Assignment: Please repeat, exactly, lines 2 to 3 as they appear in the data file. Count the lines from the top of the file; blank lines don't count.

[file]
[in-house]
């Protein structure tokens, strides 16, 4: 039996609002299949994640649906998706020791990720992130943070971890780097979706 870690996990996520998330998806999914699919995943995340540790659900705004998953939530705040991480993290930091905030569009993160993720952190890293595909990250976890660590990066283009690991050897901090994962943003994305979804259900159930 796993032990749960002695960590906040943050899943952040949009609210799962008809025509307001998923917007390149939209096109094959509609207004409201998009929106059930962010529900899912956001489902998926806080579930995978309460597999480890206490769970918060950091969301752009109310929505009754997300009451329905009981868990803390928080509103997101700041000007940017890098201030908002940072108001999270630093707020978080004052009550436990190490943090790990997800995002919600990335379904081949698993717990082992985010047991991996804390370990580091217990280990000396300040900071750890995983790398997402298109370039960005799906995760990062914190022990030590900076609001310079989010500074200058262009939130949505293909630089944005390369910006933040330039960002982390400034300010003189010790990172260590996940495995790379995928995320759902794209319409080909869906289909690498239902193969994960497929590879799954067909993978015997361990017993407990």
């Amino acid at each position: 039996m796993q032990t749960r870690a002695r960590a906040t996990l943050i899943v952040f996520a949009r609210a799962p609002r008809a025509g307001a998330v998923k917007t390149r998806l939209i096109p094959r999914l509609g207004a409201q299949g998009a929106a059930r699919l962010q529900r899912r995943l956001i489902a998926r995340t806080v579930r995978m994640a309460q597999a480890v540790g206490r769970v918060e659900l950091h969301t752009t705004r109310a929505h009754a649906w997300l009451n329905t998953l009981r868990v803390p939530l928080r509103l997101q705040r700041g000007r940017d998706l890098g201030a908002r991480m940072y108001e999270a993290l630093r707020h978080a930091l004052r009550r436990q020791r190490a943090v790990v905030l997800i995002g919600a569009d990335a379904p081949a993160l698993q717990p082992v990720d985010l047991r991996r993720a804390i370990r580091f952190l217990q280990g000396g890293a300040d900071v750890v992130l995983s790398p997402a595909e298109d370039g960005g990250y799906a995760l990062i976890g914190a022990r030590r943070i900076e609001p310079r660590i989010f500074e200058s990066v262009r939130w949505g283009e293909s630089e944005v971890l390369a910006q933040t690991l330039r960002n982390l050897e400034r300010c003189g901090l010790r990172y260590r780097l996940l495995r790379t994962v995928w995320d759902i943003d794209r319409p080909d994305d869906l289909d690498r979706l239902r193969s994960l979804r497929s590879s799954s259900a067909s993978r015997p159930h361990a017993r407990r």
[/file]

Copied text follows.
């Protein structure tokens, strides 16, 4: 039996609002299949994640649906998706020791990720992130943070971890780097979706 870690996990996520998330998806999914699919995943995340540790659900705004998953939530705040991480993290930091905030569009993160993720952190890293595909990250976890660590990066283009690991050897901090994962943003994305979804259900159930 796993032990749960002695960590906040943050899943952040949009609210799962008809025509307001998923917007390149939209096109094959509609207004409201998009929106059930962010529900899912956001489902998926806080579930995978309460597999480890206490769970918060950091969301752009109310929505009754997300009451329905009981868990803390928080509103997101700041000007940017890098201030908002940072108001999270630093707020978080004052009550436990190490943090790990997800995002919600990335379904081949698993717990082992985010047991991996804390370990580091217990280990000396300040900071750890995983790398997402298109370039960005799906995760990062914190022990030590900076609001310079989010500074200058262009939130949505293909630089944005390369910006933040330039960002982390400034300010003189010790990172260590996940495995790379995928995320759902794209319409080909869906289909690498239902193969994960497929590879799954067909993978015997361990017993407990």
């Amino acid at each position: 039996m796993q032990t749960r870690a002695r960590a906040t996990l943050i899943v952040f996520a949009r609210a799962p609002r008809a025509g307001a998330v998923k917007t390149r998806l939209i096109p094959r999914l509609g207004a409201q299949g998009a929106a059930r699919l962010q529900r899912r995943l956001i489902a998926r995340t806080v579930r995978m994640a309460q597999a480890v540790g206490r769970v918060e659900l950091h969301t752009t705004r109310a929505h009754a649906w997300l009451n329905t998953l009981r868990v803390p939530l928080r509103l997101q705040r700041g000007r940017d998706l890098g201030a908002r991480m940072y108001e999270a993290l630093r707020h978080a930091l004052r009550r436990q020791r190490a943090v790990v905030l997800i995002g919600a569009d990335a379904p081949a993160l698993q717990p082992v990720d985010l047991r991996r993720a804390i370990r580091f952190l217990q280990g000396g890293a300040d900071v750890v992130l995983s790398p997402a595909e298109d370039g960005g990250y799906a995760l990062i976890g914190a022990r030590r943070i900076e609001p310079r660590i989010f500074e200058s990066v262009r939130w949505g283009e293909s630089e944005v971890l390369a910006q933040t690991l330039r960002n982390l050897e400034r300010c003189g901090l010790r990172y260590r780097l996940l495995r790379t994962v995928w995320d759902i943003d794209r319409p080909d994305d869906l289909d690498r979706l239902r193969s994960l979804r497929s590879s799954s259900a067909s993978r015997p159930h361990a017993r407990r």